Whitworth Softens Initiation Some Dislike Changes By Administration, Student Government
The smell nearly made David Werner retch.
On his hands and knees in the dark woods, the Whitworth College freshman braced himself as brown slime that in a former life was cafeteria food oozed through his hair and down his bare back.
Then he and his dorm mates, clad only in underwear, ran across campus shrieking.
Two years later, initiation into Baldwin Hall is one of Werner’s best college memories.
“They marched us into the back 40 in our underwear and poured this stuff over us,” he said. “It was totally a bonding moment.”
Now Baldwin men will have to find some other way to totally bond, according to a new policy that will drastically change initiation rituals at the Presbyterian college in north Spokane.
So will the upperclassmen who put freshmen in a tub of ice until they make the initiators laugh.
Some of those traditions don’t exactly align with the image the religious, liberal arts college wants to project, says Whitworth President Bill Robinson.
He cites a survey showing 40 percent of students want changes in the initiation process.
“A lot of them thought it was just stupid and childish,” said Danny Rock, intramural sports coordinator. “If it’s stupid, why are we doing it?”
A freshman was shot with a BB gun three years ago when he was blindfolded, tied to classmates and dumped in an area near the north Spokane campus. He was shot in the leg by someone in a passing car while the group tried to find its way back.
Freshmen can opt out of the rites of passage, which vary from dorm to dorm. But an easy out isn’t enough, said administrators and student government members, who agreed to the changes.
“We do not want people coming away from initiation feeling poorly that they chose to come to Whitworth,” said Rock.
“You want to be able to have it be something students feel good about,” said Robinson, who’s in his fourth year as president.
He’d like to see kids painting churches, stocking food banks and learning the history of their dorms and the college.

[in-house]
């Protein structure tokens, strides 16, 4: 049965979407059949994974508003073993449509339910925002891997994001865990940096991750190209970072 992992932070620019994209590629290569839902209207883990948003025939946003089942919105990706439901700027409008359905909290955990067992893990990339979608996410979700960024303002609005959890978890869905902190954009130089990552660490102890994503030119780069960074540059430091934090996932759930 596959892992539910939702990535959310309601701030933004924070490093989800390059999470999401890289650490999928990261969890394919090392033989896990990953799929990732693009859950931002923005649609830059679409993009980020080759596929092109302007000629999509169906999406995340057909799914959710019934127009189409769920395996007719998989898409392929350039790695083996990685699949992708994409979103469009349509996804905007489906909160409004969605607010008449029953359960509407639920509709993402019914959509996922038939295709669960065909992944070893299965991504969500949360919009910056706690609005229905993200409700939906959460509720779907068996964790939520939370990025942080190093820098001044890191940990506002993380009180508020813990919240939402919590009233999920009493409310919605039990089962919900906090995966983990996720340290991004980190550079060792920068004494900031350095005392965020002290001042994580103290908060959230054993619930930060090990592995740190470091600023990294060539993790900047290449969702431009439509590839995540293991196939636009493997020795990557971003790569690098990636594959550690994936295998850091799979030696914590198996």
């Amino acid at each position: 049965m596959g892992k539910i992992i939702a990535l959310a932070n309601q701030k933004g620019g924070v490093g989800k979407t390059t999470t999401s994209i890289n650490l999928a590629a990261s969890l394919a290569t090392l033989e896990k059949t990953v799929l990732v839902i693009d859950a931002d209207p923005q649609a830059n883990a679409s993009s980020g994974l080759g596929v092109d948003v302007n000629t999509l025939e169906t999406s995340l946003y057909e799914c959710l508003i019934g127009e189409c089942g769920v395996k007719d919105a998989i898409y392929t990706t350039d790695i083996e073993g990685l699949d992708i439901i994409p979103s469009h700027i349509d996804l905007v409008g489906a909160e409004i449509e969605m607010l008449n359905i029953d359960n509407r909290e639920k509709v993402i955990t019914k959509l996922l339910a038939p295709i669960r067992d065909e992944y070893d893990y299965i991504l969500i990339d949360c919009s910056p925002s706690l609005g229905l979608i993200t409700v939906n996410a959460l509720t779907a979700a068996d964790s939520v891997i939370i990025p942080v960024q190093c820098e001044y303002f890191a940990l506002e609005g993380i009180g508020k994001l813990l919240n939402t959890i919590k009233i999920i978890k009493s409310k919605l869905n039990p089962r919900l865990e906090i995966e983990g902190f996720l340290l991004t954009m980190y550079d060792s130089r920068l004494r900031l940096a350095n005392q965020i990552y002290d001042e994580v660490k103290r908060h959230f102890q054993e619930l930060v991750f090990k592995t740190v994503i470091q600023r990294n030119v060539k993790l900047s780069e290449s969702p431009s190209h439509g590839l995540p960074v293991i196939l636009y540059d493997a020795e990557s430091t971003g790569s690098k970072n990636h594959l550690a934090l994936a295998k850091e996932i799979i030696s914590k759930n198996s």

But smearing each other with Baldwin’s infamous stew of spoiled food and motor oil?
“It’s disgusting!” said Alisa Tongg, a student who helped revamp initiation rules.
Carrie Fries, a senior, was offended by a dorm’s Aerosmith imitation at Mock Rock, the grand finale of initiation week each fall.
Lip synching “Dude (Looks Like A Lady),” the guys - dressed as women - pretended to do housework. “I thought that was completely inappropriate, the stereotypical female role,” said Fries, an education major.
Others have complained of sexual overtones in a game called “Birdy on a Perch,” where freshman women sit on men’s knees.
Says Stephanie Shimek, a 1996 graduate and proud former Birdy: “You can’t please everyone. There’s always going to be that handful of people who are offended by everything.”
Werner worries a longtime Baldwin chant will be banned: “Whip me, beat me, make me bleed. Physical abuse is what we need.”
Even balding alumni recite the words when they find out he’s a Baldwin brother, Werner said.
Shimek, who works at a youth center in Issaquah, predicts rebel initiators will simply take their rites of passage off campus next fall.
“I think when you put a lot of rules and regulations on everything, it makes people more defiant.”
She may be right.
“Baldwin and McMillan (dorms) are considering totally boycotting the whole thing,” said Werner.
“As far as I’m concerned, initiation’s one of the best things Whitworth has. It’s so awesome. It brings everybody together.”
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